NIHR-funded trial of laser treatment for glaucoma leads to change in NICE guidelines

The results of the LiGHT Study, an NIHR-funded trial comparing different treatment options for glaucoma and ocular hypertension, have led to a major update to the national guidelines for NHS care.

The National Institute for Health and Care Excellence (NICE) has issued new guidelines for the treatment of patients with glaucoma in England. For the first time, it is recommending the use of SLT (selective laser trabeculoplasty) as the primary treatment option to lower internal eye pressure (intraocular pressure), replacing the previous standard treatment of eye drops.

The change was made in large part due to the findings of the LiGHT Study, led by Gus Gazzard, Professor of Glaucoma Studies at the UCL Institute of Ophthalmology and Consultant at Moorfields Eye Hospital.

The LiGHT study compared the current standard treatment using medicine (daily eye drops) with laser surgery (SLT) followed by drops where necessary. The LiGHT Study, which stands for ‘Laser in Glaucoma and Ocular Hypertension’, began in 2012. It was funded by the National Institute for Health Research (NIHR) Health Technology Assessment programme and Moorfields Eye Charity.

Prof. Gus Gazzard
Prof. Gus Gazzard, NIHR Lead Investigator for the LiGHT Study

Glaucoma is the largest cause of irreversible blindness in the UK, affecting around 2.5% of people aged over 40, and around 9% of people aged over 80 , with a higher prevalence among people of black African and Caribbean descent. It comes in various forms, the most common being primary open angle glaucoma. In the previous NICE guidelines, eye drops were generally recommended as the first-line treatment to lower intraocular pressure, while SLT was rarely used.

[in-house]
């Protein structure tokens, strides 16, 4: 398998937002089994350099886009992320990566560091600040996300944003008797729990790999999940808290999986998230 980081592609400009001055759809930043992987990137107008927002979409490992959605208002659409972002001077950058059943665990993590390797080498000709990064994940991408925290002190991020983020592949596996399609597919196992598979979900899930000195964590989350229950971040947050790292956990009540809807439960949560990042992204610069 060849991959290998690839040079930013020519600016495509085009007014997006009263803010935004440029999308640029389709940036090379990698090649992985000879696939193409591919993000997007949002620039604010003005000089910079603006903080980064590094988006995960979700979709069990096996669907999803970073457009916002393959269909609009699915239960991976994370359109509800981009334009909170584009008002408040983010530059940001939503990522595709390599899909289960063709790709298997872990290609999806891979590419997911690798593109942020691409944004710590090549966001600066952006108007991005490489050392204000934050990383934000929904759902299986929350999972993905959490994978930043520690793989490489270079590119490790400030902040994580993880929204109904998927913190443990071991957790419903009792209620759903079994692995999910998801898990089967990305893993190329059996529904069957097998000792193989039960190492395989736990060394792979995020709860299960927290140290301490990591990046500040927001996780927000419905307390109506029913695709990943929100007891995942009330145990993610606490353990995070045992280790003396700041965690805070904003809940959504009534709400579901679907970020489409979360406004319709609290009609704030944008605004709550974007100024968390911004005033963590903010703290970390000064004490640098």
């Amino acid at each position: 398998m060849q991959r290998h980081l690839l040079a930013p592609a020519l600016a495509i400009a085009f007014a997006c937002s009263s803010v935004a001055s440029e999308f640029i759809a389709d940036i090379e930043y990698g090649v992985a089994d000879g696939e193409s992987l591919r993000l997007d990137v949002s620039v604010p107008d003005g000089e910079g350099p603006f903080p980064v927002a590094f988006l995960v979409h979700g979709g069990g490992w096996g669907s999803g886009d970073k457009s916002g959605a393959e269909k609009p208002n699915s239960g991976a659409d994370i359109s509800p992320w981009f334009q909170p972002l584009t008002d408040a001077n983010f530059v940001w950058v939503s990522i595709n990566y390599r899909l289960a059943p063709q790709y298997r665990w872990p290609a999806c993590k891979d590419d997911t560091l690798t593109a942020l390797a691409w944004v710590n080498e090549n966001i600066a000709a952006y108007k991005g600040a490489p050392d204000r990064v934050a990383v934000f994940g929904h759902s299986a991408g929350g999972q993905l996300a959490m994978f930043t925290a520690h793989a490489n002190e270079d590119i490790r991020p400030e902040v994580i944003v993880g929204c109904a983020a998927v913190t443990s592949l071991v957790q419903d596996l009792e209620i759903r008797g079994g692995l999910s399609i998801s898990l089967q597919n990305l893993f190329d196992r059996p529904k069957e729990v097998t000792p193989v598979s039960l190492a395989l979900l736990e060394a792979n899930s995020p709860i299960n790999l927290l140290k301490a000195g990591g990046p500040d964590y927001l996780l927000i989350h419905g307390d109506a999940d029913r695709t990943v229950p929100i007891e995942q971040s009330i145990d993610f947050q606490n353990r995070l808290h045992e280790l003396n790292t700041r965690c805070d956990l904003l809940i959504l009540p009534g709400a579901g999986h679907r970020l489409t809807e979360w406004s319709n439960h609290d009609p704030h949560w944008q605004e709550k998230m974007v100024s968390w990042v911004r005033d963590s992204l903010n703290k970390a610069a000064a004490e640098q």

The LiGHT Trial measured a number of factors, including patients’ quality of life and ongoing visual acuity, and was able to show conclusively that laser treatment was not only more effective in terms of visual outcomes, but also more cost effective in the long-term due to the reduced need for drops and hospital visits.

Eye drops are associated with a number of problems, including high cost and lack of compliance, so the new NICE guidelines (issued in January 2022), are likely to have a major positive impact on the lives of patients, as well as on the provision of glaucoma services across the NHS.

A patient undergoes a test for ocular hypertension

Commenting on the new NICE guidelines, Gus Gazzard, Professor of Glaucoma Studies at UCL IoO and Lead Investigator for the LiGHT Study, said:

“It’s unusual for a trial such as the LiGHT Study to have such a profound impact, and fantastic that NICE have considered our results to be so robust that they have relied on them for a major shift in guidelines. It’s an excellent example of how bench-to-bedside research, funded by the NIHR, can make a real difference to patients’ lives.”

What is NICE and what are the main changes to their guidelines for glaucoma?

Established in 1999, NICE is a non-departmental public body that provides national guidance and advice to improve health and social care in England. It has a global reputation for the reliability of its clinical guidelines, which take into account not only the best outcomes for patients, but also cost-effectiveness for the NHS.

As of January 2022, NICE recommends SLT as the first-line treatment, not just as an option to be considered. Previously, SLT was advised as a second choice, and was generally only considered if there was issue with the patient taking drops.